I forgot to check back over there! What have you gotten me into? 😆

      • horatiox says:

        It’s rather pointless to attempt rational discussions with the irrational or mentally ill, Mr. Duck (apologies for linking.,..but a contrast to Krugman’s cool analyses). Nurse Byro will, I suspect, be back soon mistaking Ad hominems and generalizations for discussion, and reminding you…that you never had an Abbie Hoffman t-shirt (tho he has one to sell, cheap) . For that matter, he’s a capitalist, anti-tax type and Schwarzenegger supporter anyway.

        Also note that the little factoid-chart (assuming it’s accurate…) spammed in by Byro shows that Bill Clinton was the best republican of the last few administrations, economically speaking (a point overlooked by the NWs homies).

      • horatiox says:

        Ah Senor Duck–your new pal Byronius has returned after his usual sunday spent in sunday-school (hushhush–) and says…you’re not Glenn Beck–he is!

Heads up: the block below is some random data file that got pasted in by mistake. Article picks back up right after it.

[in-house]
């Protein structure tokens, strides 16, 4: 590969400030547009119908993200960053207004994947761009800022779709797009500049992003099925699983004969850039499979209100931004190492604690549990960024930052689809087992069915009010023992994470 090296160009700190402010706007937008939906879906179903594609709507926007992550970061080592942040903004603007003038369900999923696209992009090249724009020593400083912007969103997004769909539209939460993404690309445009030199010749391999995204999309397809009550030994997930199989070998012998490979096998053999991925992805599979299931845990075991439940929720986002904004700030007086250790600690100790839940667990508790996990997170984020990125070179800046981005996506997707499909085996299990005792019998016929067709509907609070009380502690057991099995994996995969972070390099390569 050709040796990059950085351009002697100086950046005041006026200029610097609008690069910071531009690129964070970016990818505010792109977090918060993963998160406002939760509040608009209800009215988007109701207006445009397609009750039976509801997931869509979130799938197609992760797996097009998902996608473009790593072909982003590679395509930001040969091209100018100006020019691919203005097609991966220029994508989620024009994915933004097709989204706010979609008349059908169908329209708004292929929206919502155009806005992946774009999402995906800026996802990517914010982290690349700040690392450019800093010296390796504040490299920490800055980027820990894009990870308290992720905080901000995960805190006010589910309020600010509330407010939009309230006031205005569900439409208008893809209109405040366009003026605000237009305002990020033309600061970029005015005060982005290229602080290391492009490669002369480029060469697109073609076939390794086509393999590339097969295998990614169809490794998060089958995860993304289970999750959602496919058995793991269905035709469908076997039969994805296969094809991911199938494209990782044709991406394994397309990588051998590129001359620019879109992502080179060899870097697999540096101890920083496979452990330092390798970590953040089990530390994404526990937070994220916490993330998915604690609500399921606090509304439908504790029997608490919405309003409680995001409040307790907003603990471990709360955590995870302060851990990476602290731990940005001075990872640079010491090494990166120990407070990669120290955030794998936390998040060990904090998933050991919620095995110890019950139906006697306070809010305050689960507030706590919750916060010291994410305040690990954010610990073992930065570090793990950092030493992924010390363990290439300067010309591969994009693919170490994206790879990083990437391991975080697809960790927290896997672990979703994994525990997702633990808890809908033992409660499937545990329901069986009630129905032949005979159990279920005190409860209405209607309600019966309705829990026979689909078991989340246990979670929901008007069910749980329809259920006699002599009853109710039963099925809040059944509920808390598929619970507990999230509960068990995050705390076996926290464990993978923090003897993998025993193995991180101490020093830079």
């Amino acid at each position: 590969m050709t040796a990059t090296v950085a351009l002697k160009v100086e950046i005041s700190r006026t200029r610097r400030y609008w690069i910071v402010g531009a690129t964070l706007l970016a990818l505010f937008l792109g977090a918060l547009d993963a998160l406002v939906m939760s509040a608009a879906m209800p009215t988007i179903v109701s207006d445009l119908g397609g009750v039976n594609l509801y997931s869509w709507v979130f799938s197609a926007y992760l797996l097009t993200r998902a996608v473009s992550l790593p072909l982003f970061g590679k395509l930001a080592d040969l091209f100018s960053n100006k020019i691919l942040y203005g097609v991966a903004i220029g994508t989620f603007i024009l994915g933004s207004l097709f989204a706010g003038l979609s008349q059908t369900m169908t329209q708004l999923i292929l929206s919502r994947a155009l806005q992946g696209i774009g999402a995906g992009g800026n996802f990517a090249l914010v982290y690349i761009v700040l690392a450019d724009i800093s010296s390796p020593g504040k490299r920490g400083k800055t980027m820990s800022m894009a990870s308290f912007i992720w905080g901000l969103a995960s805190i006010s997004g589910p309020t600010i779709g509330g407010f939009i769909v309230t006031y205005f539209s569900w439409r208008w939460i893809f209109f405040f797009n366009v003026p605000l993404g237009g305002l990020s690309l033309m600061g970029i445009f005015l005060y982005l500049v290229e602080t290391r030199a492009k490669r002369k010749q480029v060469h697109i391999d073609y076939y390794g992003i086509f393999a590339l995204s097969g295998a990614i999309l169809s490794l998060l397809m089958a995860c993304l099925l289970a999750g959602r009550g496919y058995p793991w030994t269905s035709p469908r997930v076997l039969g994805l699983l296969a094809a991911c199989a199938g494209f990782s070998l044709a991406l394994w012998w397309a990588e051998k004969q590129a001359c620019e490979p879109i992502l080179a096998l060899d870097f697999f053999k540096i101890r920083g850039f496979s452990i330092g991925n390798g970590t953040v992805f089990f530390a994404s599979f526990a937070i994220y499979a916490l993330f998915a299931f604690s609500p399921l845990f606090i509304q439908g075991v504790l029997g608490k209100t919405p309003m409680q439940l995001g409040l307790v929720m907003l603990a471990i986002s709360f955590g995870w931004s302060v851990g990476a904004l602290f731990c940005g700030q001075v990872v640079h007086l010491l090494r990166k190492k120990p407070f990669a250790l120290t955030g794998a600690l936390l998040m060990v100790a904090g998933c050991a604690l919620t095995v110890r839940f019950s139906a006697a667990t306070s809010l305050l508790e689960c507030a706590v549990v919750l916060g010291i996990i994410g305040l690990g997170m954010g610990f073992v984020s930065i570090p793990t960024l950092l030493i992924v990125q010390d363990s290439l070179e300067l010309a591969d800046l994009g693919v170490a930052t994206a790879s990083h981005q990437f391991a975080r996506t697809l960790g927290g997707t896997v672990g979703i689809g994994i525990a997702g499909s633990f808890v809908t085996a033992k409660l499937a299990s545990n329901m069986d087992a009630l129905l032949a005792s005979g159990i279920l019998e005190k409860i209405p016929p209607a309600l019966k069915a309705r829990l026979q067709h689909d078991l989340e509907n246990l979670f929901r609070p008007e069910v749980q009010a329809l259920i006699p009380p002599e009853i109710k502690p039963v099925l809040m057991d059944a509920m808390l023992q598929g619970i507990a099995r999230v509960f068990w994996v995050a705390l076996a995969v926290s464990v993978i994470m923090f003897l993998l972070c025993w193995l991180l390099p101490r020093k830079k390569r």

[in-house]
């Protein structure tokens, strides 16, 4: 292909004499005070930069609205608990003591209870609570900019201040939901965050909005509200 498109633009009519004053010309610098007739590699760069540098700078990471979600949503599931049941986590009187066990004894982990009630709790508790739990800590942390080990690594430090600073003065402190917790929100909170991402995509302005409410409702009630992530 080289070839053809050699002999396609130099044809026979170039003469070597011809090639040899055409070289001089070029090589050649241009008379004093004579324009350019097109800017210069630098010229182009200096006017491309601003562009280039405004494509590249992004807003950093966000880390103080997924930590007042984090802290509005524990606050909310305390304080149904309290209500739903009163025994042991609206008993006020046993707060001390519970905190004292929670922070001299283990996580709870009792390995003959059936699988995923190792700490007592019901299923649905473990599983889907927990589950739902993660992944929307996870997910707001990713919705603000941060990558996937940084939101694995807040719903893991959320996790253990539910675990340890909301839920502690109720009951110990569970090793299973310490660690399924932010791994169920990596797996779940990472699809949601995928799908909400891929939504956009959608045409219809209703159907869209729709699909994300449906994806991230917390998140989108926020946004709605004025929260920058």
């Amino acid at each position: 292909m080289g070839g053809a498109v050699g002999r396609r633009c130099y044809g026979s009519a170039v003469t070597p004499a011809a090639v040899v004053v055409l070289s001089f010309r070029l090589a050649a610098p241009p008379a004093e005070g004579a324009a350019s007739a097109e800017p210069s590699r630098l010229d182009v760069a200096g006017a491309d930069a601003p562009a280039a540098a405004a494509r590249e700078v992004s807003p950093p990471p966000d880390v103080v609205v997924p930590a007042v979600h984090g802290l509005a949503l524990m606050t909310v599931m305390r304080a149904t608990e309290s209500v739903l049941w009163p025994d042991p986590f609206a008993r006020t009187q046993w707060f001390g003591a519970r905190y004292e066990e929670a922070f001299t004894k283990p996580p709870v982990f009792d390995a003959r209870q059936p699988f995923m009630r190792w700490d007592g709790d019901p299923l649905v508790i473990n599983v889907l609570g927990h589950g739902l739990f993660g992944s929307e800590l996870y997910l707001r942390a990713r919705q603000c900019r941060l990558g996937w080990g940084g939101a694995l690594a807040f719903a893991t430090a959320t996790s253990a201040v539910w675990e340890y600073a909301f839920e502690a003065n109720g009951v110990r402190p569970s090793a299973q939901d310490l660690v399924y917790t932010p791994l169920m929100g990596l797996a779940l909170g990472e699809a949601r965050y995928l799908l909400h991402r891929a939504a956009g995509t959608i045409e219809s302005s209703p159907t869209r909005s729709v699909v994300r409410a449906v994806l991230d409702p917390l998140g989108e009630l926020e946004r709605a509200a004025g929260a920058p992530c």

Besides, Duck, given your own stated secular non-belief system (and the NWs’ gang, except when B-ron’s at church), what is ethics anyway?? Strike while the iron’s hot, survival of the fittest, etc. Or merely utiltarian….ie whatever policy economic or political is voted in, subject to change, whim, subjective desire, etc

        Warren Buffett’s just very successful economic predator as it were, given secular-Darwinian premises (and many conservatives and robber barons made use of Darwin’s ideas…including B-ron’s hero Winston Churchill, occasional supporter of eugenics).

    • horatiox says:

      Looks like some of McKinnon’s aka “Max” and Nurse Byro’s street palsies stopped by old New Worlds as well: the “sky-harbor” person like a seattle transient-musician. Get that GED, Sky-harbor! And alas Miss Cat eyes has yet to figure out how basic incremental-growth charts operate. Holy Pie Chart Catgirl.

      In other words, the NWs blog is not about taking on capitalist excess, but sort of a…ruse, a daily deception. Have people, at least gullible liberals, believe you are “one of them”, attacking the greedy and powerful, whilst keeping your racket runnin.’ Sort of La Cosa Nostra tactics (tho’ Max’s gang hardly as classy–or successful– as LCN).